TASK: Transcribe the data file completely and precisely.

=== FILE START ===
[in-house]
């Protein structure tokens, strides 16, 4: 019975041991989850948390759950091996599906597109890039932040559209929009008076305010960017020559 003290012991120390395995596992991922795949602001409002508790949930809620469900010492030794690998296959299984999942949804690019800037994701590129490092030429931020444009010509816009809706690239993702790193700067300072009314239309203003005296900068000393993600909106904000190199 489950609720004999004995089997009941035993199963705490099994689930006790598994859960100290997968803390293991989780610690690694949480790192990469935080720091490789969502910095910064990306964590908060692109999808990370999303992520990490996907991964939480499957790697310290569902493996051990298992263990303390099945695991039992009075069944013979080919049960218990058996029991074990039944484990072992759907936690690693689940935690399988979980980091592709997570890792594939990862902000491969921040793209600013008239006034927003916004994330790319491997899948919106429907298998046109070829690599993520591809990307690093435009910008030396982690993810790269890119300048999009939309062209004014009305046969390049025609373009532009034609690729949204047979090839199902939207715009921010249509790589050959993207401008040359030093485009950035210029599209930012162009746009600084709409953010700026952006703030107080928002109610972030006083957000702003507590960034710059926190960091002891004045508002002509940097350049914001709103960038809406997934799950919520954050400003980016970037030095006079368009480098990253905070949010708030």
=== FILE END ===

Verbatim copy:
[in-house]
């Protein structure tokens, strides 16, 4: 019975041991989850948390759950091996599906597109890039932040559209929009008076305010960017020559 003290012991120390395995596992991922795949602001409002508790949930809620469900010492030794690998296959299984999942949804690019800037994701590129490092030429931020444009010509816009809706690239993702790193700067300072009314239309203003005296900068000393993600909106904000190199 489950609720004999004995089997009941035993199963705490099994689930006790598994859960100290997968803390293991989780610690690694949480790192990469935080720091490789969502910095910064990306964590908060692109999808990370999303992520990490996907991964939480499957790697310290569902493996051990298992263990303390099945695991039992009075069944013979080919049960218990058996029991074990039944484990072992759907936690690693689940935690399988979980980091592709997570890792594939990862902000491969921040793209600013008239006034927003916004994330790319491997899948919106429907298998046109070829690599993520591809990307690093435009910008030396982690993810790269890119300048999009939309062209004014009305046969390049025609373009532009034609690729949204047979090839199902939207715009921010249509790589050959993207401008040359030093485009950035210029599209930012162009746009600084709409953010700026952006703030107080928002109610972030006083957000702003507590960034710059926190960091002891004045508002002509940097350049914001709103960038809406997934799950919520954050400003980016970037030095006079368009480098990253905070949010708030």